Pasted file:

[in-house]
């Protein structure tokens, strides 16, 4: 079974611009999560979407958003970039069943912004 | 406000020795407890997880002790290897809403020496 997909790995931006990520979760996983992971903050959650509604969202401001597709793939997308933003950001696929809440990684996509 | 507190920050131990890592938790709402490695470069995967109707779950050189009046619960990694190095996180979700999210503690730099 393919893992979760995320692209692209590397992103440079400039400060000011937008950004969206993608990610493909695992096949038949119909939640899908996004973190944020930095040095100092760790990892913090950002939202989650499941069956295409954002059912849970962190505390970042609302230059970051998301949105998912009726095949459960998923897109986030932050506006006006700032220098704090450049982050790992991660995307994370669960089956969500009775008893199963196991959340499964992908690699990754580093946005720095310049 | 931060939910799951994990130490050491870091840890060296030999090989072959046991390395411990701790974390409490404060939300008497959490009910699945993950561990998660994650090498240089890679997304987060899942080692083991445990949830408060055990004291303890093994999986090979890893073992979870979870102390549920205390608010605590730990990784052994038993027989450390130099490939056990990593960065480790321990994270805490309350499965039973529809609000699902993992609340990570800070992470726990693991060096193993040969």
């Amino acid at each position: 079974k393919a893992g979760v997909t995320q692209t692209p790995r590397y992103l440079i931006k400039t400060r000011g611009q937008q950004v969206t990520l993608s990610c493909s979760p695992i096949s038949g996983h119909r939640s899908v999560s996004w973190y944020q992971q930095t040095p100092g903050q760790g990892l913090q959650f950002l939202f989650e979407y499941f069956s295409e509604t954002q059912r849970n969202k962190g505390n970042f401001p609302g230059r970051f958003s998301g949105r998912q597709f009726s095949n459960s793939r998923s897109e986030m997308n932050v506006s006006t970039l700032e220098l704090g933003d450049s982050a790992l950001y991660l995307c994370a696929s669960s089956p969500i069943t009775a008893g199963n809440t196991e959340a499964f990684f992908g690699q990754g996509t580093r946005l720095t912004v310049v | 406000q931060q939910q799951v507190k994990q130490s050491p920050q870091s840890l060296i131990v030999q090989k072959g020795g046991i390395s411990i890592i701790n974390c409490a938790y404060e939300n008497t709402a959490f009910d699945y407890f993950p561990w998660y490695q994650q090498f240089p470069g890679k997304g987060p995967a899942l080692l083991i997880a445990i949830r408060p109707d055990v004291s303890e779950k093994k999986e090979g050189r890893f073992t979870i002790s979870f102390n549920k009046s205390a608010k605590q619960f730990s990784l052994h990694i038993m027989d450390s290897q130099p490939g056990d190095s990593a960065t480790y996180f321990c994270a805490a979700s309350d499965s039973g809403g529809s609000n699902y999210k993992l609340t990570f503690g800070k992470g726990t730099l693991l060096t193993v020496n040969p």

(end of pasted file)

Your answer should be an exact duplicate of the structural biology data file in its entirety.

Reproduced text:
[in-house]
């Protein structure tokens, strides 16, 4: 079974611009999560979407958003970039069943912004 | 406000020795407890997880002790290897809403020496 997909790995931006990520979760996983992971903050959650509604969202401001597709793939997308933003950001696929809440990684996509 | 507190920050131990890592938790709402490695470069995967109707779950050189009046619960990694190095996180979700999210503690730099 393919893992979760995320692209692209590397992103440079400039400060000011937008950004969206993608990610493909695992096949038949119909939640899908996004973190944020930095040095100092760790990892913090950002939202989650499941069956295409954002059912849970962190505390970042609302230059970051998301949105998912009726095949459960998923897109986030932050506006006006700032220098704090450049982050790992991660995307994370669960089956969500009775008893199963196991959340499964992908690699990754580093946005720095310049 | 931060939910799951994990130490050491870091840890060296030999090989072959046991390395411990701790974390409490404060939300008497959490009910699945993950561990998660994650090498240089890679997304987060899942080692083991445990949830408060055990004291303890093994999986090979890893073992979870979870102390549920205390608010605590730990990784052994038993027989450390130099490939056990990593960065480790321990994270805490309350499965039973529809609000699902993992609340990570800070992470726990693991060096193993040969």
């Amino acid at each position: 079974k393919a893992g979760v997909t995320q692209t692209p790995r590397y992103l440079i931006k400039t400060r000011g611009q937008q950004v969206t990520l993608s990610c493909s979760p695992i096949s038949g996983h119909r939640s899908v999560s996004w973190y944020q992971q930095t040095p100092g903050q760790g990892l913090q959650f950002l939202f989650e979407y499941f069956s295409e509604t954002q059912r849970n969202k962190g505390n970042f401001p609302g230059r970051f958003s998301g949105r998912q597709f009726s095949n459960s793939r998923s897109e986030m997308n932050v506006s006006t970039l700032e220098l704090g933003d450049s982050a790992l950001y991660l995307c994370a696929s669960s089956p969500i069943t009775a008893g199963n809440t196991e959340a499964f990684f992908g690699q990754g996509t580093r946005l720095t912004v310049v | 406000q931060q939910q799951v507190k994990q130490s050491p920050q870091s840890l060296i131990v030999q090989k072959g020795g046991i390395s411990i890592i701790n974390c409490a938790y404060e939300n008497t709402a959490f009910d699945y407890f993950p561990w998660y490695q994650q090498f240089p470069g890679k997304g987060p995967a899942l080692l083991i997880a445990i949830r408060p109707d055990v004291s303890e779950k093994k999986e090979g050189r890893f073992t979870i002790s979870f102390n549920k009046s205390a608010k605590q619960f730990s990784l052994h990694i038993m027989d450390s290897q130099p490939g056990d190095s990593a960065t480790y996180f321990c994270a805490a979700s309350d499965s039973g809403g529809s609000n699902y999210k993992l609340t990570f503690g800070k992470g726990t730099l693991l060096t193993v020496n040969p």